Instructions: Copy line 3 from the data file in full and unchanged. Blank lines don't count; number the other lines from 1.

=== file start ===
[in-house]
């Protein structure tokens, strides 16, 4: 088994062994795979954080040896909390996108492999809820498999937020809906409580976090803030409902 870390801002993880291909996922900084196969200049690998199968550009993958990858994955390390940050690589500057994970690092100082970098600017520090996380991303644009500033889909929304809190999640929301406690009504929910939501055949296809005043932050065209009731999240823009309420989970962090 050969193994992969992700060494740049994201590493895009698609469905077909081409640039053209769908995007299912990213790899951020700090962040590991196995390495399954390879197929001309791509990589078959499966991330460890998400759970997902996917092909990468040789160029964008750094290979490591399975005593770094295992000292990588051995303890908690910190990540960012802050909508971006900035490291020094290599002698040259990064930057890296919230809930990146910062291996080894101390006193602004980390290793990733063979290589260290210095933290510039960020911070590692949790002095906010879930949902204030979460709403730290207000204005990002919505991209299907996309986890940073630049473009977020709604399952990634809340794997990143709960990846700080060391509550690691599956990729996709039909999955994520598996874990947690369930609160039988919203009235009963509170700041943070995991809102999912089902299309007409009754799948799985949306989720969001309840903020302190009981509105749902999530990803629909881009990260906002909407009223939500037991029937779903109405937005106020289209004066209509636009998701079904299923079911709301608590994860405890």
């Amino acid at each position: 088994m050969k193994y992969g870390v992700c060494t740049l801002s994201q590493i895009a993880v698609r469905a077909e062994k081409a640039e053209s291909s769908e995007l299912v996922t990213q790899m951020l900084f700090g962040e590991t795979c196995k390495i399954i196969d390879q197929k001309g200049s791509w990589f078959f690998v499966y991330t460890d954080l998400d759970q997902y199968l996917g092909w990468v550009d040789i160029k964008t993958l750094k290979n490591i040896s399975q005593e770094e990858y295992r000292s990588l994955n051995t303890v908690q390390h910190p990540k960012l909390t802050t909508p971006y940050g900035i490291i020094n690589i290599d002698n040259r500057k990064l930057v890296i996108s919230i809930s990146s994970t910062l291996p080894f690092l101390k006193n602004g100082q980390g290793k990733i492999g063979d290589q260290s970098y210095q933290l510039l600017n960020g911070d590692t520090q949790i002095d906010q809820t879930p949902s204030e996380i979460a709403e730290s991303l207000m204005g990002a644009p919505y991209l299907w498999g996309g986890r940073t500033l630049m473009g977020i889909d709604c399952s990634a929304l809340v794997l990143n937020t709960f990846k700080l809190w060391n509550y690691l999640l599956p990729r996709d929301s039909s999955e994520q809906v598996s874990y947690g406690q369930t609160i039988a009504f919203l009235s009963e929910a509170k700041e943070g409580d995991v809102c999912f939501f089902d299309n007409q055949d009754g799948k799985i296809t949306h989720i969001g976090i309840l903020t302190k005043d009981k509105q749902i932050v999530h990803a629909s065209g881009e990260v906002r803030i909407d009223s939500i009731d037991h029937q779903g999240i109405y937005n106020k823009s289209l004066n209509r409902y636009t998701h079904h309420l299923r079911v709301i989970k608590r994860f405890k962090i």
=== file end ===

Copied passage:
């Amino acid at each position: 088994m050969k193994y992969g870390v992700c060494t740049l801002s994201q590493i895009a993880v698609r469905a077909e062994k081409a640039e053209s291909s769908e995007l299912v996922t990213q790899m951020l900084f700090g962040e590991t795979c196995k390495i399954i196969d390879q197929k001309g200049s791509w990589f078959f690998v499966y991330t460890d954080l998400d759970q997902y199968l996917g092909w990468v550009d040789i160029k964008t993958l750094k290979n490591i040896s399975q005593e770094e990858y295992r000292s990588l994955n051995t303890v908690q390390h910190p990540k960012l909390t802050t909508p971006y940050g900035i490291i020094n690589i290599d002698n040259r500057k990064l930057v890296i996108s919230i809930s990146s994970t910062l291996p080894f690092l101390k006193n602004g100082q980390g290793k990733i492999g063979d290589q260290s970098y210095q933290l510039l600017n960020g911070d590692t520090q949790i002095d906010q809820t879930p949902s204030e996380i979460a709403e730290s991303l207000m204005g990002a644009p919505y991209l299907w498999g996309g986890r940073t500033l630049m473009g977020i889909d709604c399952s990634a929304l809340v794997l990143n937020t709960f990846k700080l809190w060391n509550y690691l999640l599956p990729r996709d929301s039909s999955e994520q809906v598996s874990y947690g406690q369930t609160i039988a009504f919203l009235s009963e929910a509170k700041e943070g409580d995991v809102c999912f939501f089902d299309n007409q055949d009754g799948k799985i296809t949306h989720i969001g976090i309840l903020t302190k005043d009981k509105q749902i932050v999530h990803a629909s065209g881009e990260v906002r803030i909407d009223s939500i009731d037991h029937q779903g999240i109405y937005n106020k823009s289209l004066n209509r409902y636009t998701h079904h309420l299923r079911v709301i989970k608590r994860f405890k962090i």